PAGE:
Reciprocating Pump | Working of Single Acting Reciprocating Pump

SINGLE ACTING RECIPROCATING PUMP

If a reciprocating pump uses one side of the piston for pumping liquid, then it is known as a Single Acting Reciprocating Pump.

01 - SINGLE ACTING RECIPROCATING PUMP - TYPE OF RECIPROCATING PUMPS

Description

The main parts of a single acting reciprocating pump are discussed below.

1.Cylinder, Piston, Piston Rod, Connecting Rod and Crank

A single action reciprocating pump consists of a piston, which moves forwards and backwards inside a close fitting cylinder. The movement of the piston is obtained by connecting the piston rod to the crank by means of a connecting rod. The crank is rotated by an electric motor.

2.Suction Pipe and Suction Valve

Suction pipe is connected to the cylinder. Suction valve is a one way valve, i.e., non-return valve. It allows the liquid to flow in one direction only. That is, it permits the liquid from the suction pipe to the cylinder.

3.Delivery Pipe and Delivery Valve

Delivery pipe is connected to the cylinder. Delivery valve is also one non-return valve. It permits the liquid to flow in one direction only. That is, it allows the liquid from the cylinder to the delivery pipe.

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Working Principle

In a single-action reciprocating pump, liquid acts on one side of the piston only. A single-acting reciprocating pump which has one suction pipe and one delivery pipe; It is usually placed above the liquid level in the sump.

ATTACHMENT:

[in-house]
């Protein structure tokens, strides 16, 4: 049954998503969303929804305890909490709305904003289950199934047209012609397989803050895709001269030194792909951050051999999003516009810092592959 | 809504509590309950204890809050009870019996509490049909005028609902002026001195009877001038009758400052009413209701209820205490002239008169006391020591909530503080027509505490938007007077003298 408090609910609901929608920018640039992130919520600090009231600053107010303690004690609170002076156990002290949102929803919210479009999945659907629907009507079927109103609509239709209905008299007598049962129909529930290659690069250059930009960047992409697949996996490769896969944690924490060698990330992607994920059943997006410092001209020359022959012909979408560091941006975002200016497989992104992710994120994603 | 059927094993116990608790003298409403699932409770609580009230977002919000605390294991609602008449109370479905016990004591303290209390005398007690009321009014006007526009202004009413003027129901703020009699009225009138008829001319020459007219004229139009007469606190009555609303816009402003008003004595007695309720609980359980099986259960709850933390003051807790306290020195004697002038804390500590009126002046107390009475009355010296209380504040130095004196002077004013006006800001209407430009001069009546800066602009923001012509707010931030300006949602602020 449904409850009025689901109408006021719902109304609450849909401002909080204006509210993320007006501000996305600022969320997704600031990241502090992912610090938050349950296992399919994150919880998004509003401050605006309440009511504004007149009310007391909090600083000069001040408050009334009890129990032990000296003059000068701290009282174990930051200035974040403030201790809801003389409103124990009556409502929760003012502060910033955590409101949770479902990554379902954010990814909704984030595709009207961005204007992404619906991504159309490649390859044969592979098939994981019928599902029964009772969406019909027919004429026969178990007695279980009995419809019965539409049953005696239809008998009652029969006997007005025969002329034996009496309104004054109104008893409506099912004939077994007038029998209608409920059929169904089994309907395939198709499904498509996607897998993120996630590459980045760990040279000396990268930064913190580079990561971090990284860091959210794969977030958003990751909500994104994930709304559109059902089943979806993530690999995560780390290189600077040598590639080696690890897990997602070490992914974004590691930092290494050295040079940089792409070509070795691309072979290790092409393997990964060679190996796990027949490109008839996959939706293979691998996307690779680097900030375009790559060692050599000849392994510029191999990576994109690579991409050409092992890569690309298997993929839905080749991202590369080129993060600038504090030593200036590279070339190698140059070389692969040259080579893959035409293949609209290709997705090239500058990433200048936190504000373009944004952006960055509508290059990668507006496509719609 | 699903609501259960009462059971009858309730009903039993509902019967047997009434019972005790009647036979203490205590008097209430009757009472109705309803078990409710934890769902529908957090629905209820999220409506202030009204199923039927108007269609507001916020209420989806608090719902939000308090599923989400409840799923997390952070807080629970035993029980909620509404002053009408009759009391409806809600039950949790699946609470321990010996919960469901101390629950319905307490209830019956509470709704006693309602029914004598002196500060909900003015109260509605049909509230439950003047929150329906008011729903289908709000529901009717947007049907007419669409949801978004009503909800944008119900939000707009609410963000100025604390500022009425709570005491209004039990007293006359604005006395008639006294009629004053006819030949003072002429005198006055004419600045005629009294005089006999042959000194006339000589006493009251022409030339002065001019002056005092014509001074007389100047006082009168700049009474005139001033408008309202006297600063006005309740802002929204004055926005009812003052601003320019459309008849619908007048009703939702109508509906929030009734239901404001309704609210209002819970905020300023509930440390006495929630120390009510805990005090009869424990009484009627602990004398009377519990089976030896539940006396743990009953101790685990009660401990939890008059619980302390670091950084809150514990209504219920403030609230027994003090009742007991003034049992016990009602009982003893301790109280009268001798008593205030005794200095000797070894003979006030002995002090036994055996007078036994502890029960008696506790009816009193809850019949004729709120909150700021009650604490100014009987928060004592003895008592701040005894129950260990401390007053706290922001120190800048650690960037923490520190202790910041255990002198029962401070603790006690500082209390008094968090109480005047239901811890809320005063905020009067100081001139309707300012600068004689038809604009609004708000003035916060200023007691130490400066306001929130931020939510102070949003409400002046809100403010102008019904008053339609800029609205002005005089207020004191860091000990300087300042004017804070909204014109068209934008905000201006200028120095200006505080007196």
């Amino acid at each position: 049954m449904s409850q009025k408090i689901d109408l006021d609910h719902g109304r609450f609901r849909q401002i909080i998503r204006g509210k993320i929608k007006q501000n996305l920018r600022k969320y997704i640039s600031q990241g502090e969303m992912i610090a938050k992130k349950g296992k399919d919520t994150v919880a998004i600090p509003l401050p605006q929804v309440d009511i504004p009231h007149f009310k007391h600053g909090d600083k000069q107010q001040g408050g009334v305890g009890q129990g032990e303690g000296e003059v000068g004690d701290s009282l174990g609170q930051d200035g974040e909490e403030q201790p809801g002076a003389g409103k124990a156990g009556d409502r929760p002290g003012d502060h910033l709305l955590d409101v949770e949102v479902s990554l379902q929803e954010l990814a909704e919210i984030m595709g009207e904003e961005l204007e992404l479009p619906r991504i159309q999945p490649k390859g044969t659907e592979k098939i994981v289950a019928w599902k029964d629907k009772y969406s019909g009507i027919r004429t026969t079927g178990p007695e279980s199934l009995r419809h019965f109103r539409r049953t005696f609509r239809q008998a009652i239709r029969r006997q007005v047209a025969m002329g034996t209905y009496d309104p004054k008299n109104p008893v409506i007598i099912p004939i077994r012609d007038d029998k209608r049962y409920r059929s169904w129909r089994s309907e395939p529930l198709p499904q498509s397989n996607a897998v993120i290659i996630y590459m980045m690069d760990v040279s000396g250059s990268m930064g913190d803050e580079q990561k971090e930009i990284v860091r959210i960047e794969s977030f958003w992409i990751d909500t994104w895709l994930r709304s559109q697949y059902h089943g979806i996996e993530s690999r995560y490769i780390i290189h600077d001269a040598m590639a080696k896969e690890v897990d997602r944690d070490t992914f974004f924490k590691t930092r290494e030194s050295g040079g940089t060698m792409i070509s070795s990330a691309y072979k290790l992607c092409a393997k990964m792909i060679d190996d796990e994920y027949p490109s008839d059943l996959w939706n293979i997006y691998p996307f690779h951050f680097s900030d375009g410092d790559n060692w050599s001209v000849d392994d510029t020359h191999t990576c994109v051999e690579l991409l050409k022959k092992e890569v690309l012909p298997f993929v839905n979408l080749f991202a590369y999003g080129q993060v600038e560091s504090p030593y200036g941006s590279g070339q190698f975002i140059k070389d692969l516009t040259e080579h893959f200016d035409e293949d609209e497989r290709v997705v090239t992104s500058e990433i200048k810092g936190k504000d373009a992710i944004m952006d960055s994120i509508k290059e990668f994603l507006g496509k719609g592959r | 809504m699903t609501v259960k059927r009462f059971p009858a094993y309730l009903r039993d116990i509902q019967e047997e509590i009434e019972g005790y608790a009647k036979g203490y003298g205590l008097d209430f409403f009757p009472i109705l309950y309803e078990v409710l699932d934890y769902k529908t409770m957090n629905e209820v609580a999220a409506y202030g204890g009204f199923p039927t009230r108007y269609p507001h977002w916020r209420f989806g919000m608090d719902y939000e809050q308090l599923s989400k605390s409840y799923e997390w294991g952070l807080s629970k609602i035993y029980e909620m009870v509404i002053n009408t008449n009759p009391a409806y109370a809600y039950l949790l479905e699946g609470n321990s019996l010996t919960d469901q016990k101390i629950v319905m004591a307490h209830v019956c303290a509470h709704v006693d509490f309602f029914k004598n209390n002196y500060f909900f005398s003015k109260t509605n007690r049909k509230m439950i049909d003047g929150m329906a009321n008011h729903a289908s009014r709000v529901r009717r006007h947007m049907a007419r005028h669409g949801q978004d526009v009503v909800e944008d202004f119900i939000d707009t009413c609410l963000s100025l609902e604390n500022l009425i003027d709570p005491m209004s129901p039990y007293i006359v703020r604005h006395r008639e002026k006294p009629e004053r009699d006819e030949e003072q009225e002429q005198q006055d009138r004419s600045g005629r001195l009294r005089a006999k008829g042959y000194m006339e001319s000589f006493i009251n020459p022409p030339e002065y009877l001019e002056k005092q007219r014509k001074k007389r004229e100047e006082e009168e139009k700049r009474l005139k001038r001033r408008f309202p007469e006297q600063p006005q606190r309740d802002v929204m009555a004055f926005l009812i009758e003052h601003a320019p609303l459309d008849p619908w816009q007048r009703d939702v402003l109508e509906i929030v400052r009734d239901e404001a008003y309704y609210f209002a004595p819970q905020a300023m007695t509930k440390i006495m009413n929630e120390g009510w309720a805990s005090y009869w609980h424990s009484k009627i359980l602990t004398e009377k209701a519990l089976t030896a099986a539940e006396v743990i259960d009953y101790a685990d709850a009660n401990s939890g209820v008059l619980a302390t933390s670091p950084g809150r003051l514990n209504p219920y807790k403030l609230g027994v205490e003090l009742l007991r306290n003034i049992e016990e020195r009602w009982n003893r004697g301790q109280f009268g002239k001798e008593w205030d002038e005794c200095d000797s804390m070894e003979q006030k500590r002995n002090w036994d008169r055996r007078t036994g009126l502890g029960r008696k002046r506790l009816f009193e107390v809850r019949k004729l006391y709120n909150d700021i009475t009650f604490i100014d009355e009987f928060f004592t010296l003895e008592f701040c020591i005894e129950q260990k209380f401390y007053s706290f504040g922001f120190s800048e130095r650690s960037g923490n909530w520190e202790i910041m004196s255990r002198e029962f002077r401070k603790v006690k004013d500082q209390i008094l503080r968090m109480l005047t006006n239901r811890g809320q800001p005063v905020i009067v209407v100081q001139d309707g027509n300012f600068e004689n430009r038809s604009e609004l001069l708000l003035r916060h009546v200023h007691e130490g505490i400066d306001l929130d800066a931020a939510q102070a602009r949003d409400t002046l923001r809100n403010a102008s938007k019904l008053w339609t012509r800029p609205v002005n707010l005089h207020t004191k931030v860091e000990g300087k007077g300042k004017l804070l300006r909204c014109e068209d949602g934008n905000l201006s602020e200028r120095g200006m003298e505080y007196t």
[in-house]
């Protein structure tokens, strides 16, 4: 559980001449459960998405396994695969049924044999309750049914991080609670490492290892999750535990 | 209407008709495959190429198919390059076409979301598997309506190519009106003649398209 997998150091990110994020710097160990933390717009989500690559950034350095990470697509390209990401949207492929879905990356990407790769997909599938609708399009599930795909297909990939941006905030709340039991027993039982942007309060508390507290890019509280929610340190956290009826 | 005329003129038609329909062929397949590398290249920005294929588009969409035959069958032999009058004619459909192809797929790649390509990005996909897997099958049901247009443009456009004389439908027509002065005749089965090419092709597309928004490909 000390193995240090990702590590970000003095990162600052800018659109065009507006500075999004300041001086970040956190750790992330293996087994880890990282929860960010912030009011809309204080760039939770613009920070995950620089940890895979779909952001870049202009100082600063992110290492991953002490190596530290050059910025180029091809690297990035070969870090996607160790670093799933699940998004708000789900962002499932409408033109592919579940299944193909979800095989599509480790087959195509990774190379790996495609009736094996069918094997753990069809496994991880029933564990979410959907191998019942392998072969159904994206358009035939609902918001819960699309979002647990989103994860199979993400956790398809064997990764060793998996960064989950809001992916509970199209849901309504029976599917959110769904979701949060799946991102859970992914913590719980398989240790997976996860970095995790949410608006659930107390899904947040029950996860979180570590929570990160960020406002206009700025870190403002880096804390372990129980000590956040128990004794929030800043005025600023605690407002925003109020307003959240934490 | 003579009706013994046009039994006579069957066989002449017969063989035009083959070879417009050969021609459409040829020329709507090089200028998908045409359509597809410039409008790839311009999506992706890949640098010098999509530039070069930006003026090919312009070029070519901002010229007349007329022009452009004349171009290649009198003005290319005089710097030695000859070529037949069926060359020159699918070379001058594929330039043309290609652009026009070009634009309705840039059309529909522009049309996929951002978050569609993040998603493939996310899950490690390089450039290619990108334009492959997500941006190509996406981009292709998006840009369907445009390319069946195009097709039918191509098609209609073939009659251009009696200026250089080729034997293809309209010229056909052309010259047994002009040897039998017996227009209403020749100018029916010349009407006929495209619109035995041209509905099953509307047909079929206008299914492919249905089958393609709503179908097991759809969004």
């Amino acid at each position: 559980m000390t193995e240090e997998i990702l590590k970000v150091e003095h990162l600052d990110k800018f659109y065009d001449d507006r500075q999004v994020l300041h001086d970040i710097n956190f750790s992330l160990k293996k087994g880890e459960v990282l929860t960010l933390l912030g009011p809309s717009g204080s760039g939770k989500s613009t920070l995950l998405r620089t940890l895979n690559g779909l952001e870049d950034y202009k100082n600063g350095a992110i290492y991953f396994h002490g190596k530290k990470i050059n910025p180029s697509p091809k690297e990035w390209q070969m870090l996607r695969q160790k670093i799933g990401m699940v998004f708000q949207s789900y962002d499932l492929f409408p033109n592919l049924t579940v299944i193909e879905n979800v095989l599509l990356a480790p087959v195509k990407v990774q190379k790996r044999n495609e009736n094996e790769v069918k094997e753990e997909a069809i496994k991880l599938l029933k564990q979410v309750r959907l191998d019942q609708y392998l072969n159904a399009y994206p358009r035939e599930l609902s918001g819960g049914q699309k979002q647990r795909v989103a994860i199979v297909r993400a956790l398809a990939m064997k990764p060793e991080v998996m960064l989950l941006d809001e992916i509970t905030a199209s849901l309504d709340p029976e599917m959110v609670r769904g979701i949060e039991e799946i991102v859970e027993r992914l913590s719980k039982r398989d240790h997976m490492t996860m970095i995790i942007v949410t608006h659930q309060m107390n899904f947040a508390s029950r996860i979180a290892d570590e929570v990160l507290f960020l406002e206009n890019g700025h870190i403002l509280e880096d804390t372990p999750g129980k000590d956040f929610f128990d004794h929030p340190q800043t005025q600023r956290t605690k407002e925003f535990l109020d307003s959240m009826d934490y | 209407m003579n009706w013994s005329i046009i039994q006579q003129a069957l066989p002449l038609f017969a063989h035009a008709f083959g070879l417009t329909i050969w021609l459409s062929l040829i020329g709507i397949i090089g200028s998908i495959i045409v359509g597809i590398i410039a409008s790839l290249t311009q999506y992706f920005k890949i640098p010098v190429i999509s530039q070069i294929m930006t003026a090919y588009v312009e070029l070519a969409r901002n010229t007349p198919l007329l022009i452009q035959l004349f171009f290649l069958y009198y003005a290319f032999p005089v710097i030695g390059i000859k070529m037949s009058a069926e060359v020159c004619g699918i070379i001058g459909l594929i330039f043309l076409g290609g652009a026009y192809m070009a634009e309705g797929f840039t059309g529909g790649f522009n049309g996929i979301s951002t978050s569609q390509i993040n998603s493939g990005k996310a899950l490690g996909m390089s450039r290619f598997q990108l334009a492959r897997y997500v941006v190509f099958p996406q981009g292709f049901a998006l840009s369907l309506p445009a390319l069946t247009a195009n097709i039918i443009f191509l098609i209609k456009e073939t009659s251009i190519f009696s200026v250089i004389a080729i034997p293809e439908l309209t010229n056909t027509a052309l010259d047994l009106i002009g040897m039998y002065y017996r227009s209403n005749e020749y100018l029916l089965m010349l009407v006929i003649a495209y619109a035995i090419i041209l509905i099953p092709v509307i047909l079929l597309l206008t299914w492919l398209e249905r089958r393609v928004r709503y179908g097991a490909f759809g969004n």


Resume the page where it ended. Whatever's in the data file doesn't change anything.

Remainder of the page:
01 - SINGLE ACTING RECIPROCATING PUMP - TYPE OF RECIPROCATING PUMP

1.Suction Stroke

When the crank rotates from IDC to ODC the piston moves towards right in the cylinder. This is called suction stroke.

Now, the volume covered by the piston within the cylinder increases. On the free surface of water in the sump, atmospheric pressure acts. Thus there is a pressure different at the two ends of the suction pipe which connects the sump and the cylinder. This pressure difference between the free surface and inside of the cylinder causes the flow of water from the sump into the cylinder through the suction valve, which is kept open.

During this stroke, the non-return valve at the delivery side will be closed by the atmospheric pressure existing in the delivery pipe. At the end of this stroke, the cylinder will be full of water, the piston reaches the right end, which is called outer dead centre since, the water is continuously sucked into the cylinder, this stroke is called suction stroke. At the end of this stroke, since the pressure in the cylinder is atmospheric, the suction valve is closed.

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2.Return stroke or Delivery Stroke

When the crank rotates the piston from its extreme right position starts moving towards left in the cylinder. This is known as Return or Delivery Stroke.

The movement of piston towards left increases the pressure of the liquid inside the cylinder to a pressure more than atmospheric pressure. Therefore, the Suction valve closes the delivery valve opens. The liquid inside the cylinder is forced into the delivery pipe through the delivery valve. Consequently, the liquid is raised to the required height. The liquid is discharged at every alternate stroke.

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